Yep. I really like that term. I’m glad I saw it. And the reason I write red-flag books is because somewhere out there is a person who relates. And I have no other way to reach these people other than these stories. And they need these books.
Believe it or not some people work through their trauma by relating to fictional characters who are going through a similar situation. And since my books all have a happy ending, when the reader gets to the end the character has worked through many issues and problems. And perhaps, those of you out there who think I write ‘porn’ might consider the alternative idea that I write therapy.
I once had a reader tell me she was in a horrible accident and had to learn to read all over again and she did that reading MY books. I had a lot of people message me on Facebook after I wrote the book 18 to thank me for giving them a story they could relate to. So many messages from readers who not only ‘get’ my stories, but learn from them.
Readers, authors, and others in this world of books have a hard time relating to me because I just refuse to follow the leader. I refuse to fit in. I refuse to play the games. And they don’t believe me, or anyone else, who claims they don’t want to be ‘in the group’ because they can’t even begin to conceive what it might be like to traverse the world as an outsider.
It scares the fuck out of them.
And all that is fine with me. We’re all here to walk our own path. I’m not going to interfere with anyone’s destiny as long as they don’t interfere with mine–but I prefer the outside. I don’t want to belong.
“Belonging” is the antithesis of everything I believe in.
I don’t care about ‘the group’. I don’t want to be ‘in the group’. I’m happy here on the outside. Some people get this immediately because they are like me. Happy to be on the edge of things watching all the ‘belongers’ from a distance. For me, it’s an exercise in human nature. I’m fascinated by the people who run the rat race to get that BMW, or the designer purse, or the fancy kitchen.
I don’t ‘get’ it. Like at all. But I find it fascinating.
I do like stability. Of course, I do. But it’s so unrealistic. If I thought there was a chance in hell of achieving “stability” in this life I’d give it a go. But fitting in and being safe doesn’t get you stability. It gets you… well. I don’t actually know what it gets you. Some kind of satisfaction, I guess. Otherwise people wouldn’t do it. But it’s certainly not stability. And if you think it is, you should really be more honest with yourself.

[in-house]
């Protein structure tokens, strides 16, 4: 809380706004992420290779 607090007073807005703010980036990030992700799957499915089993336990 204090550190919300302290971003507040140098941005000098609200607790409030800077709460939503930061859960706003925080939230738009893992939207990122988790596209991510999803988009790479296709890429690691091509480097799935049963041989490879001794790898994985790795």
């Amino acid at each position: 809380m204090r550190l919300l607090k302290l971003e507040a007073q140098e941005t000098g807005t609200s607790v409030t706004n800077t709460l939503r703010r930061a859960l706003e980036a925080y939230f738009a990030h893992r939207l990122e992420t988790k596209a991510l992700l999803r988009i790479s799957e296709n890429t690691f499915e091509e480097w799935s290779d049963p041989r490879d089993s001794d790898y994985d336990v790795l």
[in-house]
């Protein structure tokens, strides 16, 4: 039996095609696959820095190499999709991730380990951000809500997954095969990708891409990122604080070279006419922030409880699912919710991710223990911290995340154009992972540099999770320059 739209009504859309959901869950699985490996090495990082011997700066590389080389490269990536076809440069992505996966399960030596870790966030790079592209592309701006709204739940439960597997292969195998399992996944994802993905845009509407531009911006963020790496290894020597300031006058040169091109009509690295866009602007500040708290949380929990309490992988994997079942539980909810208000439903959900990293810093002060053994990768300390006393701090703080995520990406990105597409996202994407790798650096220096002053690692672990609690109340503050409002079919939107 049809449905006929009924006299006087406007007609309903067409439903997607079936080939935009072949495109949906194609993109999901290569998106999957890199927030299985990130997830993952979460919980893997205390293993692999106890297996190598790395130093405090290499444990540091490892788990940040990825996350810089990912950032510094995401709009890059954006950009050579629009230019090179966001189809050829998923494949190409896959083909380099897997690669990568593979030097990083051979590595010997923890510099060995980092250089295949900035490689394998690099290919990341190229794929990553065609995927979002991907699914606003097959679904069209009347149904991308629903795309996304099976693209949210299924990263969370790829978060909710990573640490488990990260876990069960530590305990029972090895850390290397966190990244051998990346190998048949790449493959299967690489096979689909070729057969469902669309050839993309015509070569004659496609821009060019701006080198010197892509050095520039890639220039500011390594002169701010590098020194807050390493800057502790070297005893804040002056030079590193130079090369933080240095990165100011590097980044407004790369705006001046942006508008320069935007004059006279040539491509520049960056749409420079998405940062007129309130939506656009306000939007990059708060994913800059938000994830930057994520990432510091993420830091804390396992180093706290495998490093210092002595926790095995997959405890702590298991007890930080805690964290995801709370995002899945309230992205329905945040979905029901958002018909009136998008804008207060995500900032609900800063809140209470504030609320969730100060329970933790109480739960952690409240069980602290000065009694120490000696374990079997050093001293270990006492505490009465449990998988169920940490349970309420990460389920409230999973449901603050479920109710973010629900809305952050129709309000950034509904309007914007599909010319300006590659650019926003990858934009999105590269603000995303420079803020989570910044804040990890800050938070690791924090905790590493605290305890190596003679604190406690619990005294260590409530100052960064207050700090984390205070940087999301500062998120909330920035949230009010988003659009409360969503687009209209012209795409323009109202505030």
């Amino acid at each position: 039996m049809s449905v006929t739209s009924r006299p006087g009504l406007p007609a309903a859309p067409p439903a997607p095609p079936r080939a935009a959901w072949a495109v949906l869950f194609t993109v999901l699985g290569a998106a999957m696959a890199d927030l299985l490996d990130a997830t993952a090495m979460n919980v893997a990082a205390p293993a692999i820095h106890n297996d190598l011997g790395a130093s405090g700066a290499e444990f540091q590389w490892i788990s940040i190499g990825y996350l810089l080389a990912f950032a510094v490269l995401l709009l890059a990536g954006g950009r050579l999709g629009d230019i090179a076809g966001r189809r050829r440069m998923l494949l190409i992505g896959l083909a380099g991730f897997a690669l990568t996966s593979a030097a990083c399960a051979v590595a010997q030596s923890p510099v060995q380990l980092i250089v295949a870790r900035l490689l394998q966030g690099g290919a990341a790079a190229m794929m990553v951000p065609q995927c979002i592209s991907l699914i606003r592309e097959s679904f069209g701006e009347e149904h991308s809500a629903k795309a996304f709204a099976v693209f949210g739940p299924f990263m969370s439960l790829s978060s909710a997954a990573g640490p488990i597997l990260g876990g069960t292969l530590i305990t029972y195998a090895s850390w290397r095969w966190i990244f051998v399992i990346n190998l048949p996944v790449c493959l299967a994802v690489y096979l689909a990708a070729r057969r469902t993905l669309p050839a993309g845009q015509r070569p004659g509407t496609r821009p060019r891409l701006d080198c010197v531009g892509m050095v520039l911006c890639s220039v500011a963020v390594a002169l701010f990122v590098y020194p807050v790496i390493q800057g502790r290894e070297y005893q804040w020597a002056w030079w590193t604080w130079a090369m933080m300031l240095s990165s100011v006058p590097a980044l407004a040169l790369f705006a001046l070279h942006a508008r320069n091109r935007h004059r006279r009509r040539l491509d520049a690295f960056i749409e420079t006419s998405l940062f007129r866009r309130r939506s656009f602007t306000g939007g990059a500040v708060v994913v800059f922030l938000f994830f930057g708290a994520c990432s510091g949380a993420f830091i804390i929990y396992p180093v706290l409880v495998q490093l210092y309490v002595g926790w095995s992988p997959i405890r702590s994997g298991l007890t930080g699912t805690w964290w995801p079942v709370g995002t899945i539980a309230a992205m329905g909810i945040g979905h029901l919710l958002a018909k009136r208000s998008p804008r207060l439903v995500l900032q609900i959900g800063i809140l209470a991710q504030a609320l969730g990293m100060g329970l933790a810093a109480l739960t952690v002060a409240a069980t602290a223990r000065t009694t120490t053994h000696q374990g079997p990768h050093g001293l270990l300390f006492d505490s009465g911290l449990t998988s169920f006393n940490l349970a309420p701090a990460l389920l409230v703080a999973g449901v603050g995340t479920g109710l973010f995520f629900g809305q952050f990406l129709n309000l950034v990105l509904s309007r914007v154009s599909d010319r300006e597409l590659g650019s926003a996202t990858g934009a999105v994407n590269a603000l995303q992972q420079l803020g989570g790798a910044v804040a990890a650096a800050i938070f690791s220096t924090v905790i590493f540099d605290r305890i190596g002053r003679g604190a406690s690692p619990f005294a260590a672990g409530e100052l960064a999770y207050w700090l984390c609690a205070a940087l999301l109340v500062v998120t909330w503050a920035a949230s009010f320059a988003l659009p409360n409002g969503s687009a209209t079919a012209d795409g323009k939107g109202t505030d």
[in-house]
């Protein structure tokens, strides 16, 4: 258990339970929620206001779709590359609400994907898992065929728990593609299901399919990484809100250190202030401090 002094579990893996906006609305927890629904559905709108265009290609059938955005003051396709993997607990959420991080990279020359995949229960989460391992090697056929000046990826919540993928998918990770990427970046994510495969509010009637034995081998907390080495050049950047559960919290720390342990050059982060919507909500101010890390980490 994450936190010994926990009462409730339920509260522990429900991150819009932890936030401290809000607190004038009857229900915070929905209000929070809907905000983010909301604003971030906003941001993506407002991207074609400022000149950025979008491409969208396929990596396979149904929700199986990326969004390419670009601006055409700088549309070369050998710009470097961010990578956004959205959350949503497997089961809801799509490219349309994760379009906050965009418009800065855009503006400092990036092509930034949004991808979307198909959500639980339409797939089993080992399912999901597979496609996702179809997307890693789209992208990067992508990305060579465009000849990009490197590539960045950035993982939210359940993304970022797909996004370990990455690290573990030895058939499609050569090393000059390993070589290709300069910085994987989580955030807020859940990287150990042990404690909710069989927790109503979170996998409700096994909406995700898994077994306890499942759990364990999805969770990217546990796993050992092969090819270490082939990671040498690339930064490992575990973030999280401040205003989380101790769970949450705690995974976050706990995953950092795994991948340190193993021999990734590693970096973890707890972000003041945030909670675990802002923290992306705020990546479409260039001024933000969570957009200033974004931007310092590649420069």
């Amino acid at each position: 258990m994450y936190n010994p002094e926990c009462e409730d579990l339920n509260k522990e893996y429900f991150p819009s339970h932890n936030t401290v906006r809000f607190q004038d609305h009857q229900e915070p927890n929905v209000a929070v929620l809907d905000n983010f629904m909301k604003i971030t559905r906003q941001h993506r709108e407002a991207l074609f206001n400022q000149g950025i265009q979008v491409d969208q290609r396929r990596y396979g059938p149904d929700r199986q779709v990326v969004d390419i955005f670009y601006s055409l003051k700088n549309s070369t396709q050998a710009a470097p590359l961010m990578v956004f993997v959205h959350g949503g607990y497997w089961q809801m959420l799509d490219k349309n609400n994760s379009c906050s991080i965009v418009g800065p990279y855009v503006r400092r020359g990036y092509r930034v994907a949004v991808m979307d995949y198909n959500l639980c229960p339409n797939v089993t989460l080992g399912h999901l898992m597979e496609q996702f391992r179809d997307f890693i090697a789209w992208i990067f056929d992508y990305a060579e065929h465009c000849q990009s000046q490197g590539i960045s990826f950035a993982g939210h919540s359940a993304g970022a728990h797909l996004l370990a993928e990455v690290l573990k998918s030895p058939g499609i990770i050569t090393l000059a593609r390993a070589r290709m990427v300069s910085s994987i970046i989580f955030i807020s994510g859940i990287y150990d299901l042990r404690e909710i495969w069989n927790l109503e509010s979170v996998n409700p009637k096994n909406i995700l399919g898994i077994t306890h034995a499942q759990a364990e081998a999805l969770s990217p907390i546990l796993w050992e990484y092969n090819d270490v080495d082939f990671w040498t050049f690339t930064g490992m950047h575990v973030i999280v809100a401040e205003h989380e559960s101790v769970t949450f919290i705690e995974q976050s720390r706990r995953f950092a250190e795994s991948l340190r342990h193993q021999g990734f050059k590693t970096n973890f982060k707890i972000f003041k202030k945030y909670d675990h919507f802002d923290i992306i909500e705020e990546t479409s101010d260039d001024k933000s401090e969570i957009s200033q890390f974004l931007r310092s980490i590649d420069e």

There is no stability. Every moment brings change and change is the definition of unstable. But we all deal with this instability in our own way. Some of us just embrace it. Some of us hide from it. Some of us work through it in a safe way—gaming, or movies, or books. Or a less safe way like mountain climbing, or jumping out of airplanes, or choosing to be a soldier, cop, or firefighter.
I embrace life on the outside because that’s just how I learn. I watch. I listen. I think. I take a really long time to make up my mind about people, or news, or happenings. And I reserve the right to change my opinion about all of it any time I want without having to explain my reasoning.
I cannot be influenced, I cannot be bought, and I cannot be shamed. Because I have been walking through this life embracing the worst-case scenario since I was a child. And when it’s over—well, at least I’ll be able to say it was a helluva ride.
The reason I write Red-Flag Books is because I learn from the mistakes of my characters. It gives me new perspectives, and alternative viewpoints, and lets me see inside the head of assholes and heroes alike.
But I also get to learn their lessons, and overcome their challenges, and rejoice in their wins.
Maybe it’s just me, but I want to do these things in a big way, not a small one. So if I’m gonna spend one third of every day working on a story, then I’m gonna go all in and write something bright fuckin’ RED.
(And anyone who wants to come along for the ride is welcome. It’s a whole lot cheaper than therapy.)